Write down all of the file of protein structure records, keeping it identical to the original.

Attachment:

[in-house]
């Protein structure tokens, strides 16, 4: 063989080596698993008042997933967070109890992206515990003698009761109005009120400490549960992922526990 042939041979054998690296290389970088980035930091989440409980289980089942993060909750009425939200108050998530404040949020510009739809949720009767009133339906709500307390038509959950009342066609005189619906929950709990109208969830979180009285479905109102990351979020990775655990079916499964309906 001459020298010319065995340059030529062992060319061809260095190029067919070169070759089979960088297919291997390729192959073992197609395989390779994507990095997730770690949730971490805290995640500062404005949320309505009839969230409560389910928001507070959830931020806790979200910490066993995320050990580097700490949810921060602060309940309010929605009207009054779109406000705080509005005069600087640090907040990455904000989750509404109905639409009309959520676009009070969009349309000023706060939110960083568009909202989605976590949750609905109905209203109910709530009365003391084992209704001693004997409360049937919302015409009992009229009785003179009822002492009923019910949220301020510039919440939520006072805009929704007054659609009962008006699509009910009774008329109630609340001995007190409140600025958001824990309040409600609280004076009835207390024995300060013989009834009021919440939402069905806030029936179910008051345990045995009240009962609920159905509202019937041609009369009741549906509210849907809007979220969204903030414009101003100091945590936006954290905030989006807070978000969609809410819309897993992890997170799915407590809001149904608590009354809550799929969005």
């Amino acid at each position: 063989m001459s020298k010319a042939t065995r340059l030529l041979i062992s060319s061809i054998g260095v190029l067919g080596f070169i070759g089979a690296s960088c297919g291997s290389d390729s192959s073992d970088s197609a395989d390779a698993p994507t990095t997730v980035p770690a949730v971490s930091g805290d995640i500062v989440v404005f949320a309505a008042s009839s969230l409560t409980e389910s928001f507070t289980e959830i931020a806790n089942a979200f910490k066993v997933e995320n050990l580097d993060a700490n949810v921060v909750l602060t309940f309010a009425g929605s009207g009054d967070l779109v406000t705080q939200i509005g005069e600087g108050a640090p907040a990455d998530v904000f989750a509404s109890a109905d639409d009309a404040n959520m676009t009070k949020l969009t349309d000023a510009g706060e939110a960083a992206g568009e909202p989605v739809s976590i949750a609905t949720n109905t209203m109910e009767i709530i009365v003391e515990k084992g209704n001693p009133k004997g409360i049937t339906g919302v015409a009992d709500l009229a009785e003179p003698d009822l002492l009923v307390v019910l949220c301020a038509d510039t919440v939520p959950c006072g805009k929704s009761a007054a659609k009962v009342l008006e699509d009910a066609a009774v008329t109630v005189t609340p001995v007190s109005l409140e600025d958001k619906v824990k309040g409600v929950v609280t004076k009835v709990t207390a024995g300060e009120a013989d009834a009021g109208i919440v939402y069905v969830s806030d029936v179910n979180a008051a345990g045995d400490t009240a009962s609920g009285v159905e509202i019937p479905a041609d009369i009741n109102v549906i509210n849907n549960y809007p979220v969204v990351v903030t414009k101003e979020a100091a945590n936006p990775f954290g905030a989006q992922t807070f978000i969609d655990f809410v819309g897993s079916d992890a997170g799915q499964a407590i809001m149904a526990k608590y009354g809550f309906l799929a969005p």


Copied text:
[in-house]
């Protein structure tokens, strides 16, 4: 063989080596698993008042997933967070109890992206515990003698009761109005009120400490549960992922526990 042939041979054998690296290389970088980035930091989440409980289980089942993060909750009425939200108050998530404040949020510009739809949720009767009133339906709500307390038509959950009342066609005189619906929950709990109208969830979180009285479905109102990351979020990775655990079916499964309906 001459020298010319065995340059030529062992060319061809260095190029067919070169070759089979960088297919291997390729192959073992197609395989390779994507990095997730770690949730971490805290995640500062404005949320309505009839969230409560389910928001507070959830931020806790979200910490066993995320050990580097700490949810921060602060309940309010929605009207009054779109406000705080509005005069600087640090907040990455904000989750509404109905639409009309959520676009009070969009349309000023706060939110960083568009909202989605976590949750609905109905209203109910709530009365003391084992209704001693004997409360049937919302015409009992009229009785003179009822002492009923019910949220301020510039919440939520006072805009929704007054659609009962008006699509009910009774008329109630609340001995007190409140600025958001824990309040409600609280004076009835207390024995300060013989009834009021919440939402069905806030029936179910008051345990045995009240009962609920159905509202019937041609009369009741549906509210849907809007979220969204903030414009101003100091945590936006954290905030989006807070978000969609809410819309897993992890997170799915407590809001149904608590009354809550799929969005």
């Amino acid at each position: 063989m001459s020298k010319a042939t065995r340059l030529l041979i062992s060319s061809i054998g260095v190029l067919g080596f070169i070759g089979a690296s960088c297919g291997s290389d390729s192959s073992d970088s197609a395989d390779a698993p994507t990095t997730v980035p770690a949730v971490s930091g805290d995640i500062v989440v404005f949320a309505a008042s009839s969230l409560t409980e389910s928001f507070t289980e959830i931020a806790n089942a979200f910490k066993v997933e995320n050990l580097d993060a700490n949810v921060v909750l602060t309940f309010a009425g929605s009207g009054d967070l779109v406000t705080q939200i509005g005069e600087g108050a640090p907040a990455d998530v904000f989750a509404s109890a109905d639409d009309a404040n959520m676009t009070k949020l969009t349309d000023a510009g706060e939110a960083a992206g568009e909202p989605v739809s976590i949750a609905t949720n109905t209203m109910e009767i709530i009365v003391e515990k084992g209704n001693p009133k004997g409360i049937t339906g919302v015409a009992d709500l009229a009785e003179p003698d009822l002492l009923v307390v019910l949220c301020a038509d510039t919440v939520p959950c006072g805009k929704s009761a007054a659609k009962v009342l008006e699509d009910a066609a009774v008329t109630v005189t609340p001995v007190s109005l409140e600025d958001k619906v824990k309040g409600v929950v609280t004076k009835v709990t207390a024995g300060e009120a013989d009834a009021g109208i919440v939402y069905v969830s806030d029936v179910n979180a008051a345990g045995d400490t009240a009962s609920g009285v159905e509202i019937p479905a041609d009369i009741n109102v549906i509210n849907n549960y809007p979220v969204v990351v903030t414009k101003e979020a100091a945590n936006p990775f954290g905030a989006q992922t807070f978000i969609d655990f809410v819309g897993s079916d992890a997170g799915q499964a407590i809001m149904a526990k608590y009354g809550f309906l799929a969005p």